Posted on June 29, 2015
Lessons from children
A lot of what we do as parents is teaching. And I see a real focus on that in society – you need to teach, they need to learn. But I see very little about how much our children teach us, how much we can learn from them.
I have learned so much from my children. It seems like every day my son is teaching me some new lesson, he’s teaching me how to see the world a different way. Quite frankly, a better way.
I get kind of bummed at how people treat children. I’ve written about it before. One of the things that annoys me is the constant “teaching” that children have to deal with. And how adults often don’t ever consider that they could learn just as much (if not more) from children as children can from them.
To explain that with just one micro-aggression: I really hate it when people spend all their time correcting children. I loathe adults who correct adults. You know, those people who pompously say “It’s to whom, not to who” or “you mean fewer not less” like the world will implode because someone used the wrong term in an every day conversation. As if language doesn’t ever evolve. As if the mistakes we make are more important than the fact that we are trying to communicate with each other as people. It’s just about making sure everyone knows your status. You’re a clever person. And being clever is important apparently. It puts you ahead of me. Ahead of others. You get to be at the top of the pile, to whoming and fewering everyone you come into contact with so that they remember you’re just so clever.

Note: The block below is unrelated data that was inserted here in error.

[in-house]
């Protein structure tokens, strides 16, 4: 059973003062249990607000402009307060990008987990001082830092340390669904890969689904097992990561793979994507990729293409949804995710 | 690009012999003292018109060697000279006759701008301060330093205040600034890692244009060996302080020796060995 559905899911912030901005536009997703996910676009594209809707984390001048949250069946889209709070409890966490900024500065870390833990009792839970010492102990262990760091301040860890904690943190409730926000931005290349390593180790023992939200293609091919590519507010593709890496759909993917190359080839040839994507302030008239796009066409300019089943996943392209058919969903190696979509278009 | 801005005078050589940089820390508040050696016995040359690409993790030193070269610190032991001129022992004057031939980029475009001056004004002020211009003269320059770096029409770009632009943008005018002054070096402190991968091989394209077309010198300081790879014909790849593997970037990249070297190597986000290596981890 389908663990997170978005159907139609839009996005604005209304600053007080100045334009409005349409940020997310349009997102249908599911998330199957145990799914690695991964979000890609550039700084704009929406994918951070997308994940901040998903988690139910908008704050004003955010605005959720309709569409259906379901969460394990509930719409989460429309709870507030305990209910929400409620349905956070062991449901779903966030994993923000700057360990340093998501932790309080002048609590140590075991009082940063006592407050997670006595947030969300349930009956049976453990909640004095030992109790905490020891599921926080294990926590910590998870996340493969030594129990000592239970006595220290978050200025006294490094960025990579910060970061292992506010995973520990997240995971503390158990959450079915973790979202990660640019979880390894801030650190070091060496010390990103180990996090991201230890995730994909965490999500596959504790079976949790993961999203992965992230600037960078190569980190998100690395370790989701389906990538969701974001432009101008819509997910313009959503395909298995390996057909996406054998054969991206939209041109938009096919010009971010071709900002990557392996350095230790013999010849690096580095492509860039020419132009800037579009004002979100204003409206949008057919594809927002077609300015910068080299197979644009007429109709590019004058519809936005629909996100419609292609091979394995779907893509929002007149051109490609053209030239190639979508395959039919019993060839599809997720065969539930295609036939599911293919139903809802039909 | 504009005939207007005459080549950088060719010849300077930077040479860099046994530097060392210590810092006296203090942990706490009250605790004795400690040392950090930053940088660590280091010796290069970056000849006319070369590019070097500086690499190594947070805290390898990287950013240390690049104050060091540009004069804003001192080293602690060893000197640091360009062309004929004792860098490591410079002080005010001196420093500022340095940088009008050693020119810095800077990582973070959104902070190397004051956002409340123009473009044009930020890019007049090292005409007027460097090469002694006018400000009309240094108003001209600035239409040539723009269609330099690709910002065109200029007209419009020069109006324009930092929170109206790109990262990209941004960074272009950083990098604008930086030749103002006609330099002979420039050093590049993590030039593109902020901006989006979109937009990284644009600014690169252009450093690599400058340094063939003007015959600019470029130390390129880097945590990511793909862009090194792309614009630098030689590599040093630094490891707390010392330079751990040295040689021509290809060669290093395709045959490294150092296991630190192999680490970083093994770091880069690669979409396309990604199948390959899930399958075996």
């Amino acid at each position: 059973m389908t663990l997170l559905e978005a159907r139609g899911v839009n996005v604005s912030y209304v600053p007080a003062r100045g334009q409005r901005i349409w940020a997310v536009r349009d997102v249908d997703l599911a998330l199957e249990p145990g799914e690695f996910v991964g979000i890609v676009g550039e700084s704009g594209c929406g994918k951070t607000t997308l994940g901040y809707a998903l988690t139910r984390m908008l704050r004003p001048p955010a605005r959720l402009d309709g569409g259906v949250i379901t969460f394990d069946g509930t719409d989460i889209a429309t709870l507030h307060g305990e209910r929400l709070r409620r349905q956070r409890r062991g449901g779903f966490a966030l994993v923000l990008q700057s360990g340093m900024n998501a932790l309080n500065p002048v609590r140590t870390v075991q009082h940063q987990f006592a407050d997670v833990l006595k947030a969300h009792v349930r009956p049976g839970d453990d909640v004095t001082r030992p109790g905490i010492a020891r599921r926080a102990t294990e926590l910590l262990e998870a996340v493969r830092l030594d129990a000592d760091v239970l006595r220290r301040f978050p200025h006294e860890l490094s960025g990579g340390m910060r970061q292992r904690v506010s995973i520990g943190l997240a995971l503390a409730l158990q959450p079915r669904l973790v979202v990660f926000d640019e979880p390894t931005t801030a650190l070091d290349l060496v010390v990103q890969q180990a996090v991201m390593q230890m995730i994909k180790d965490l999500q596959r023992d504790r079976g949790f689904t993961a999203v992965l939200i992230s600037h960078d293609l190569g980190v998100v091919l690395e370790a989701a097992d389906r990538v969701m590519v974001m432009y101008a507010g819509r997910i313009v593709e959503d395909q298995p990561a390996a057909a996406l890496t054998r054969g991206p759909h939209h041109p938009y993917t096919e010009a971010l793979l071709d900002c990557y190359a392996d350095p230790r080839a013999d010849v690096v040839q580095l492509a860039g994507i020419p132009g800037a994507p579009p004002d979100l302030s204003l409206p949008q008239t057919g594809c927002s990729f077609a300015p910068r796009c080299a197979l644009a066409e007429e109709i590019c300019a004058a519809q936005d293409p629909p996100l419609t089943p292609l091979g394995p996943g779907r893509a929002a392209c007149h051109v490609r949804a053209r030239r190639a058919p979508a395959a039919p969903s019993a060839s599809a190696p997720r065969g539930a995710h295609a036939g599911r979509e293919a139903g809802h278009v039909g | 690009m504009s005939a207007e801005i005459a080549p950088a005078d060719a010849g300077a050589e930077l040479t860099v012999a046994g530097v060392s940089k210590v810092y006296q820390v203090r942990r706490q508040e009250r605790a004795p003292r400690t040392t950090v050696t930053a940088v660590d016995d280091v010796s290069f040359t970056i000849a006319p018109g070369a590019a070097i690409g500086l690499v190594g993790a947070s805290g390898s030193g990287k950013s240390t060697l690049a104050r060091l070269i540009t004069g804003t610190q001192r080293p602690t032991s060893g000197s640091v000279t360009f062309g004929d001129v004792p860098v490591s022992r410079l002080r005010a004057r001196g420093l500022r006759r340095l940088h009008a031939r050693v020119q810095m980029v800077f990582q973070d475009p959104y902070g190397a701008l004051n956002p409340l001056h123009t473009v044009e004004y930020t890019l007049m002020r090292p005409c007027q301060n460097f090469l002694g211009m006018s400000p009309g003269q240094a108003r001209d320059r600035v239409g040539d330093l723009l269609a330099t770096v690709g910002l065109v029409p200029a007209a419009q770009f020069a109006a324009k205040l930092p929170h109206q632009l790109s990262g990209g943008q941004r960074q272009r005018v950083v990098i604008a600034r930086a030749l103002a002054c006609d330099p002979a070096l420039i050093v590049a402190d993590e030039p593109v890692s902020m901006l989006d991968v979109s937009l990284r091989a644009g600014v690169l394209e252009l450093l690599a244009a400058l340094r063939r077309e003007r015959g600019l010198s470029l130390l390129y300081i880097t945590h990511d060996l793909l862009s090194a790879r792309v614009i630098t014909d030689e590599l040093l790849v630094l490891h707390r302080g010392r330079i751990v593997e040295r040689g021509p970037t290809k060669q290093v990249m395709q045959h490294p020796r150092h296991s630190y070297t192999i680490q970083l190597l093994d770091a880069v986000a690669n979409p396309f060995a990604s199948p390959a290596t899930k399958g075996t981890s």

When people do it to children – it irritates me so much. And they do it all the time. Eddie used to confuse words like “hot” and “cold” and “up” and “down”. He would say ‘Can put me up?’ instead of ‘can you put me down’. It was clear what he was saying, but people always said NO YOU MEAN PICK ME UP. PICK ME UP NOT PUT ME DOWN. Never mind that he meant put me down. It was condescending and patronising and they weren’t even listening to him. And here’s the thing – people think you can’t be condescending or patronising to kids. They think that’s just not possible. As if children are some subset of humanity immune to being talked down to, unworthy of basic respect.
This isn’t about talking to children like they’re adults. It’s about giving them some credit because they’re learning a damn language and they’re learning to communicate (all at the same time!) It’s like when some people who only speak English speak to someone whose first language isn’t English – THEY SPEAK LOUDER. As if yelling will somehow work. Because if you can’t understand what someone is saying, surely yelling in their face will help? Right?